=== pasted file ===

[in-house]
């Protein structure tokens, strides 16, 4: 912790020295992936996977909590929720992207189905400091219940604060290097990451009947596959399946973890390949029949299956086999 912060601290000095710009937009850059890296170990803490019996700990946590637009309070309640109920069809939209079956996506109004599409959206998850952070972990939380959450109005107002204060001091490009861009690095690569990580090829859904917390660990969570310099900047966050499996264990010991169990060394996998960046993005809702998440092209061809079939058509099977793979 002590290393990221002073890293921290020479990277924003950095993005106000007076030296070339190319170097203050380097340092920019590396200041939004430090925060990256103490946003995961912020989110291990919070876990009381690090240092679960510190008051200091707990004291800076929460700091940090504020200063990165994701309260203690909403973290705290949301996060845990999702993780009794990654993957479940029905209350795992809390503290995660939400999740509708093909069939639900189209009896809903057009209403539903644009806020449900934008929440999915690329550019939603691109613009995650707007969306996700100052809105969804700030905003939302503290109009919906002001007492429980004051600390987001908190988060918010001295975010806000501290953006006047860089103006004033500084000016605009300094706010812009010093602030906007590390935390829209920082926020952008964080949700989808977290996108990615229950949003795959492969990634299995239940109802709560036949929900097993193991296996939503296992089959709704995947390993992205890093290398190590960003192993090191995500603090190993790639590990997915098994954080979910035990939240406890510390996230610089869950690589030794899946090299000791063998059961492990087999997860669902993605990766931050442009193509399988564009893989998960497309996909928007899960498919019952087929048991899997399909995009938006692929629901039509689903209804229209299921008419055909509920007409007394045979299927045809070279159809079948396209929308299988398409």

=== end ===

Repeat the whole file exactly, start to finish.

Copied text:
[in-house]
């Protein structure tokens, strides 16, 4: 912790020295992936996977909590929720992207189905400091219940604060290097990451009947596959399946973890390949029949299956086999 912060601290000095710009937009850059890296170990803490019996700990946590637009309070309640109920069809939209079956996506109004599409959206998850952070972990939380959450109005107002204060001091490009861009690095690569990580090829859904917390660990969570310099900047966050499996264990010991169990060394996998960046993005809702998440092209061809079939058509099977793979 002590290393990221002073890293921290020479990277924003950095993005106000007076030296070339190319170097203050380097340092920019590396200041939004430090925060990256103490946003995961912020989110291990919070876990009381690090240092679960510190008051200091707990004291800076929460700091940090504020200063990165994701309260203690909403973290705290949301996060845990999702993780009794990654993957479940029905209350795992809390503290995660939400999740509708093909069939639900189209009896809903057009209403539903644009806020449900934008929440999915690329550019939603691109613009995650707007969306996700100052809105969804700030905003939302503290109009919906002001007492429980004051600390987001908190988060918010001295975010806000501290953006006047860089103006004033500084000016605009300094706010812009010093602030906007590390935390829209920082926020952008964080949700989808977290996108990615229950949003795959492969990634299995239940109802709560036949929900097993193991296996939503296992089959709704995947390993992205890093290398190590960003192993090191995500603090190993790639590990997915098994954080979910035990939240406890510390996230610089869950690589030794899946090299000791063998059961492990087999997860669902993605990766931050442009193509399988564009893989998960497309996909928007899960498919019952087929048991899997399909995009938006692929629901039509689903209804229209299921008419055909509920007409007394045979299927045809070279159809079948396209929308299988398409």